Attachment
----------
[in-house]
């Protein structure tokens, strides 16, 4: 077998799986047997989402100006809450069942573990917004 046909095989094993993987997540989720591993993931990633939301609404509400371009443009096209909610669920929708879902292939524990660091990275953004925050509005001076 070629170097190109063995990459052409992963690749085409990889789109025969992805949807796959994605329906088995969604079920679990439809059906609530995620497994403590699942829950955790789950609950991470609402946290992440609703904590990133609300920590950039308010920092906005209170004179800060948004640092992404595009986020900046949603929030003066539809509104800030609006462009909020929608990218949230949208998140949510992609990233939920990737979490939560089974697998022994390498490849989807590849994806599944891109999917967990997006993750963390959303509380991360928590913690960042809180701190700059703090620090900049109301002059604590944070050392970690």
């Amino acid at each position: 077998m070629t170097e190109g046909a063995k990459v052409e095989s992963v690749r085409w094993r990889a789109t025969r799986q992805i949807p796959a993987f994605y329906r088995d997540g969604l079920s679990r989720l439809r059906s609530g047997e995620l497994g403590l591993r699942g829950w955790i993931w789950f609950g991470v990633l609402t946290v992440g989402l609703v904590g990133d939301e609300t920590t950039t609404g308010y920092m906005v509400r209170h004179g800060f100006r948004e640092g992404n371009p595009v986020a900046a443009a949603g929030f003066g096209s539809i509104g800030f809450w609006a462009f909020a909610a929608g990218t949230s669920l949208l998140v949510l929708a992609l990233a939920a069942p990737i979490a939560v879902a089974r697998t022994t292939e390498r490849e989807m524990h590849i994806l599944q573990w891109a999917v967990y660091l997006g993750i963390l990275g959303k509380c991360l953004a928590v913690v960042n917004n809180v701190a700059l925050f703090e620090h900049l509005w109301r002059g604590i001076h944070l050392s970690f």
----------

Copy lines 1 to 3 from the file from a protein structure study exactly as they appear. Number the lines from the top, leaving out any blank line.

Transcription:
[in-house]
């Protein structure tokens, strides 16, 4: 077998799986047997989402100006809450069942573990917004 046909095989094993993987997540989720591993993931990633939301609404509400371009443009096209909610669920929708879902292939524990660091990275953004925050509005001076 070629170097190109063995990459052409992963690749085409990889789109025969992805949807796959994605329906088995969604079920679990439809059906609530995620497994403590699942829950955790789950609950991470609402946290992440609703904590990133609300920590950039308010920092906005209170004179800060948004640092992404595009986020900046949603929030003066539809509104800030609006462009909020929608990218949230949208998140949510992609990233939920990737979490939560089974697998022994390498490849989807590849994806599944891109999917967990997006993750963390959303509380991360928590913690960042809180701190700059703090620090900049109301002059604590944070050392970690």
């Amino acid at each position: 077998m070629t170097e190109g046909a063995k990459v052409e095989s992963v690749r085409w094993r990889a789109t025969r799986q992805i949807p796959a993987f994605y329906r088995d997540g969604l079920s679990r989720l439809r059906s609530g047997e995620l497994g403590l591993r699942g829950w955790i993931w789950f609950g991470v990633l609402t946290v992440g989402l609703v904590g990133d939301e609300t920590t950039t609404g308010y920092m906005v509400r209170h004179g800060f100006r948004e640092g992404n371009p595009v986020a900046a443009a949603g929030f003066g096209s539809i509104g800030f809450w609006a462009f909020a909610a929608g990218t949230s669920l949208l998140v949510l929708a992609l990233a939920a069942p990737i979490a939560v879902a089974r697998t022994t292939e390498r490849e989807m524990h590849i994806l599944q573990w891109a999917v967990y660091l997006g993750i963390l990275g959303k509380c991360l953004a928590v913690v960042n917004n809180v701190a700059l925050f703090e620090h900049l509005w109301r002059g604590i001076h944070l050392s970690f």